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Hanover

Hanover or Hannover is the capital and largest city of the German state of Lower Saxony. Its 535,061 inhabitants make it the thirteenth-largest city in Germany as well as the third-largest city in Northern Germany after Hamburg and Bremen; the city lies at the confluence of the River Leine and its tributary Ihme, in the south of the North German Plain, is the largest city in the Hannover–Braunschweig–Göttingen–Wolfsburg Metropolitan Region. It is the fifth-largest city in the Low German dialect area after Hamburg, Dortmund and Bremen. Before it became the capital of Lower Saxony in 1946 Hanover was the capital of the Principality of Calenberg, the Electorate of Hanover, the Kingdom of Hanover, the Province of Hanover of the Kingdom of Prussia, the Province of Hanover of the Free State of Prussia and of the State of Hanover. From 1714 to 1837 Hanover was by personal union the family seat of the Hanoverian Kings of the United Kingdom of Great Britain and Ireland, under their title of the dukes of Brunswick-Lüneburg.

The city is a major crossing point of railway lines and motorways, connecting European main lines in both the east-west and north-south directions. Hannover Airport lies north of the city, in Langenhagen, is Germany's ninth-busiest airport; the city's most notable institutes of higher education are the Hannover Medical School with its university hospital and the Leibniz University Hannover. The Hanover fairground, owing to numerous extensions for the Expo 2000, is the largest in the world. Hanover hosts annual commercial trade fairs such as the Hanover Fair and up to 2018 the CeBIT; the IAA Commercial Vehicles show takes place every two years. It is the world's leading trade show for transport and mobility; every year Hanover hosts the Schützenfest Hannover, the world's largest marksmen's festival, the Oktoberfest Hannover.'Hanover' is the traditional English spelling. The German spelling is becoming more popular in English; the English pronunciation, with stress on the first syllable, is applied to both the German and English spellings, different from German pronunciation, with stress on the second syllable and a long second vowel.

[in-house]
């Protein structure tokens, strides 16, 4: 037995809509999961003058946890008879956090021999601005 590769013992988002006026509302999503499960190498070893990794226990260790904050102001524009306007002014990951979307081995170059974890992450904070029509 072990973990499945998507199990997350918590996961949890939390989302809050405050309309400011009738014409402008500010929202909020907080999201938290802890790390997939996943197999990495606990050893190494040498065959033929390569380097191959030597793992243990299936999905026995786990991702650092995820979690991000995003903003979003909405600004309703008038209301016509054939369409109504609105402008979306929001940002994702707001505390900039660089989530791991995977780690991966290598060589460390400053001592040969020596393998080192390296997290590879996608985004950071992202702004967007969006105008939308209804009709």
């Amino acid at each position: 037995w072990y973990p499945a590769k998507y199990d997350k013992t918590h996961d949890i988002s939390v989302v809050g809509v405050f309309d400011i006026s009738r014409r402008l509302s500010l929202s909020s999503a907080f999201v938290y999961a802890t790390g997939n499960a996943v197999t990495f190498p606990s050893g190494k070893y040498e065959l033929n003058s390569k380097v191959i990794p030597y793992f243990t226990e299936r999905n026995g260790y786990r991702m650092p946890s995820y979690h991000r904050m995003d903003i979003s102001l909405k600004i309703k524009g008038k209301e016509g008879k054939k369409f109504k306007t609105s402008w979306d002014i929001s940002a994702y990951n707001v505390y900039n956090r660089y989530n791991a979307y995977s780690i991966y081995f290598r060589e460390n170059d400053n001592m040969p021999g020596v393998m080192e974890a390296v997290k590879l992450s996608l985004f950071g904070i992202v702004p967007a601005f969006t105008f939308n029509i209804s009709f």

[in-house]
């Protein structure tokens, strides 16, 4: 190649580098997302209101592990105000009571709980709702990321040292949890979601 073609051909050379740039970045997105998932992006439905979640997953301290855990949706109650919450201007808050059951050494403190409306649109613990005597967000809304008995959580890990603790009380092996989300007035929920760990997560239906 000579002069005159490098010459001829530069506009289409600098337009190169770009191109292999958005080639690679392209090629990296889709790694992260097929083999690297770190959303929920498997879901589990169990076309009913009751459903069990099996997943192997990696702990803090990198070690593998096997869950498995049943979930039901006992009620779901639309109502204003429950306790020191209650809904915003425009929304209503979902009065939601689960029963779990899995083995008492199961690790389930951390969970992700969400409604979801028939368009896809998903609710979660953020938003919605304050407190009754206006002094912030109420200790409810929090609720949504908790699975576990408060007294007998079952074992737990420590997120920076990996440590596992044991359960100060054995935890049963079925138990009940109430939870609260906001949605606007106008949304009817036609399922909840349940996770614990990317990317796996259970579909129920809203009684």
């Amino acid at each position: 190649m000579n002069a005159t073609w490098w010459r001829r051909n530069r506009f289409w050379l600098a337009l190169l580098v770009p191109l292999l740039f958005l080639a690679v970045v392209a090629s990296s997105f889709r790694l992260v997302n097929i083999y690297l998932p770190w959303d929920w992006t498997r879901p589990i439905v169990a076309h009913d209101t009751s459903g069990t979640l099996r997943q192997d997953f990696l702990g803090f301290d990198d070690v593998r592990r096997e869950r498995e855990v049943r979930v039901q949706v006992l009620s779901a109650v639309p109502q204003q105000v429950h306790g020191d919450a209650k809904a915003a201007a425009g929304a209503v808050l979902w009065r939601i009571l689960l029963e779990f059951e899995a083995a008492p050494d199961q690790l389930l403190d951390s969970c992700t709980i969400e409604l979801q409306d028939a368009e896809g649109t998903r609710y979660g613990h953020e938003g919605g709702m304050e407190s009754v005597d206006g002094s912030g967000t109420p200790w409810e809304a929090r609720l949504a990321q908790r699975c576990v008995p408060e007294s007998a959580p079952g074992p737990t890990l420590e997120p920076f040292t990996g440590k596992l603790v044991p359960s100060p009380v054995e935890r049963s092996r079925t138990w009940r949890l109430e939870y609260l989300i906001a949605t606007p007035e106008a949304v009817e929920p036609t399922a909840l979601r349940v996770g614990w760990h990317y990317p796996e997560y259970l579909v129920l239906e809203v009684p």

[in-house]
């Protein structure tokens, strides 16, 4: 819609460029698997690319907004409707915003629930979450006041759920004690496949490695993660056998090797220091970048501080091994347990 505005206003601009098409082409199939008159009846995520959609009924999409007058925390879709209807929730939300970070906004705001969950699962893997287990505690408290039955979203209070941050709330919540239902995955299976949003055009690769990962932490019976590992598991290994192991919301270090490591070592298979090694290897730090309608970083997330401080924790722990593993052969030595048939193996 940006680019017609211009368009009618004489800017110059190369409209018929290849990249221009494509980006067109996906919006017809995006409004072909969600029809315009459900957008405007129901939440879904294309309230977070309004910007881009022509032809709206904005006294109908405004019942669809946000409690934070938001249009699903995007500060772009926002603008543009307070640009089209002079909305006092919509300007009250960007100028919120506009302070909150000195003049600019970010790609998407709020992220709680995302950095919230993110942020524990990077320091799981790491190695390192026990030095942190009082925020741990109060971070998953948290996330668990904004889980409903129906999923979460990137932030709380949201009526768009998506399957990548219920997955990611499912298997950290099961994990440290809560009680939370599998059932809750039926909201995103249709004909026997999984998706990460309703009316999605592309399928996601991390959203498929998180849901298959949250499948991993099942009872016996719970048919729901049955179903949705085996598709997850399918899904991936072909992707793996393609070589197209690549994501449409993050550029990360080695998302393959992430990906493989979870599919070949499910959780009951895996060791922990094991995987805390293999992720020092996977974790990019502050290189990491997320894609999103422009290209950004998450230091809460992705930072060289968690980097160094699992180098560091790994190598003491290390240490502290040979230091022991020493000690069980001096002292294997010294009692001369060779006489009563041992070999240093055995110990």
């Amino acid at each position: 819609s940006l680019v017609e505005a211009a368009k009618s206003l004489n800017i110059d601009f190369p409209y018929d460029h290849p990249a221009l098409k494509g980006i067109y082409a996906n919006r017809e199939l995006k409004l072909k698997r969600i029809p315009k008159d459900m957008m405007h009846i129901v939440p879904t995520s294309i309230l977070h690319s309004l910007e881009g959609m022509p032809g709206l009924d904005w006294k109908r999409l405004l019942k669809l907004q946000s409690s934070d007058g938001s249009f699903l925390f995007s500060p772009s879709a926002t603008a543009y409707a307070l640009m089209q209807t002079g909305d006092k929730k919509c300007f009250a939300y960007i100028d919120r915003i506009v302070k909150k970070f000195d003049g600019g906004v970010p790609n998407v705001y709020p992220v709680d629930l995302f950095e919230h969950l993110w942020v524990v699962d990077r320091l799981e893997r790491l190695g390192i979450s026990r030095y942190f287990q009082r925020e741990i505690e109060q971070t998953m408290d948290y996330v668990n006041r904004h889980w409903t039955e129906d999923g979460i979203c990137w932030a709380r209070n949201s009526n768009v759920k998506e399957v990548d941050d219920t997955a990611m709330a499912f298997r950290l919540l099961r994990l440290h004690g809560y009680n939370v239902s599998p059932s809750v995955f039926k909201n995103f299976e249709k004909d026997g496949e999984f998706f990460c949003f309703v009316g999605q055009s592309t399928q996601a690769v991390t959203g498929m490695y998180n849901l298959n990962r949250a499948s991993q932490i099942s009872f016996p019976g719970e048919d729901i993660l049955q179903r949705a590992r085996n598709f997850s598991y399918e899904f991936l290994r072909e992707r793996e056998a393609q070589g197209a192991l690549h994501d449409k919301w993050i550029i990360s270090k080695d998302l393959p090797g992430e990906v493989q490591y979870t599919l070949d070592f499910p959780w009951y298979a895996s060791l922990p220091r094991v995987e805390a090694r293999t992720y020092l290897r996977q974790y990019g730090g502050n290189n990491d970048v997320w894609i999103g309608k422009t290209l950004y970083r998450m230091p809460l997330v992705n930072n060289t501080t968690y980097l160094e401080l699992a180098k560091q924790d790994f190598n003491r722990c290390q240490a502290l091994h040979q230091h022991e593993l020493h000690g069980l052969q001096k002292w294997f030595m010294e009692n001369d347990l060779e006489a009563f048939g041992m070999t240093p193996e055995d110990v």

The traditional English spelling is still used in historical contexts when referring to the British House of Hanover. Hanover was founded in medieval times on the east bank of the River Leine, its original name Honovere may mean ` high bank'. Hanover was a small village of ferrymen and fishermen that became a comparatively large town in the 13th century, receiving town privileges in 1241, owing to its position at a natural crossroads; as overland travel was difficult its position on the upper navigable reaches of the river helped it to grow by increasing trade. It was connected to the Hanseatic League city of Bremen by the Leine and was situated near the southern edge of the wide North German Plain and north-west of the Harz mountains, so that east-west traffic such as mule trains passed through it. Hanover was thus a gateway to the Rhine and Saar river valleys, their industrial areas which grew up to the southwest and the plains regions to the east and north, for overland traffic skirting the Harz between the Low Countries and Saxony or Thuringia.

In the 14th century the main churches of Hanover were built, as well as a city wall with three city gates. The beginning of industrialization in Germany led to trade in iron and silver from the northern Harz Mountains, which increased the city's importance. In 1636 George, Duke of Brunswick-Lüneburg, ruler of the Brunswick-Lüneburg principality of Calenberg, moved his residence to Hanover; the Dukes of Brunswick-Lüneburg were elevated by the Holy Roman Emperor to the rank of Prince-Elector in 1692 and this elevation was confirmed by the Imperial Diet in 1708. Thus the principality was upgraded to the Electorate of Hanover, colloquially known as the Electorate of Hanover after Calenberg's capital, its Electors become monarchs of Great Britain. The first of these was George I Louis, who acceded to the British throne in 1714; the last British monarch who reigned in Hanover was William IV. Semi-Salic law, which required succession by the male line if possible, forbade the accession of Queen Victoria in Hanover.